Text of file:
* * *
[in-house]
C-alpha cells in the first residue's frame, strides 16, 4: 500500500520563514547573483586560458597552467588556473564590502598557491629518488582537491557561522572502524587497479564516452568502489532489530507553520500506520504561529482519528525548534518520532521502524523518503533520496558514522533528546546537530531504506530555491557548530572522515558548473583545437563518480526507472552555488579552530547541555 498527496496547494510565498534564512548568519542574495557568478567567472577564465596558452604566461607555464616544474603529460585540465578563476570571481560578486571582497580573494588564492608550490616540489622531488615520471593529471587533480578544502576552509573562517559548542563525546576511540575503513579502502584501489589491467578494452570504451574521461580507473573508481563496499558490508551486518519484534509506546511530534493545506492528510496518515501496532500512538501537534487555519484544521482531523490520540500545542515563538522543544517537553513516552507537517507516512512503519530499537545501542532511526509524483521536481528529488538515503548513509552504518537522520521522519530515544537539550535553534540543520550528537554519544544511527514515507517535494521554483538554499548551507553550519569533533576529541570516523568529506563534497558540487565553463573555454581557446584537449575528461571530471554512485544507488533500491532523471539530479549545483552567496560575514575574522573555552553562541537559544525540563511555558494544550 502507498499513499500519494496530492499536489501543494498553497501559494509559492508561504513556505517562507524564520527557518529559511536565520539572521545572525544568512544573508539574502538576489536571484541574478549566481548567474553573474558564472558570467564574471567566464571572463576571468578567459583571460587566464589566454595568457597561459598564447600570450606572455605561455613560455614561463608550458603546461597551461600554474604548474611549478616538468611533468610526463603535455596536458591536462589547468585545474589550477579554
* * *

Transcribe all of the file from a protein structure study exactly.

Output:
[in-house]
C-alpha cells in the first residue's frame, strides 16, 4: 500500500520563514547573483586560458597552467588556473564590502598557491629518488582537491557561522572502524587497479564516452568502489532489530507553520500506520504561529482519528525548534518520532521502524523518503533520496558514522533528546546537530531504506530555491557548530572522515558548473583545437563518480526507472552555488579552530547541555 498527496496547494510565498534564512548568519542574495557568478567567472577564465596558452604566461607555464616544474603529460585540465578563476570571481560578486571582497580573494588564492608550490616540489622531488615520471593529471587533480578544502576552509573562517559548542563525546576511540575503513579502502584501489589491467578494452570504451574521461580507473573508481563496499558490508551486518519484534509506546511530534493545506492528510496518515501496532500512538501537534487555519484544521482531523490520540500545542515563538522543544517537553513516552507537517507516512512503519530499537545501542532511526509524483521536481528529488538515503548513509552504518537522520521522519530515544537539550535553534540543520550528537554519544544511527514515507517535494521554483538554499548551507553550519569533533576529541570516523568529506563534497558540487565553463573555454581557446584537449575528461571530471554512485544507488533500491532523471539530479549545483552567496560575514575574522573555552553562541537559544525540563511555558494544550 502507498499513499500519494496530492499536489501543494498553497501559494509559492508561504513556505517562507524564520527557518529559511536565520539572521545572525544568512544573508539574502538576489536571484541574478549566481548567474553573474558564472558570467564574471567566464571572463576571468578567459583571460587566464589566454595568457597561459598564447600570450606572455605561455613560455614561463608550458603546461597551461600554474604548474611549478616538468611533468610526463603535455596536458591536462589547468585545474589550477579554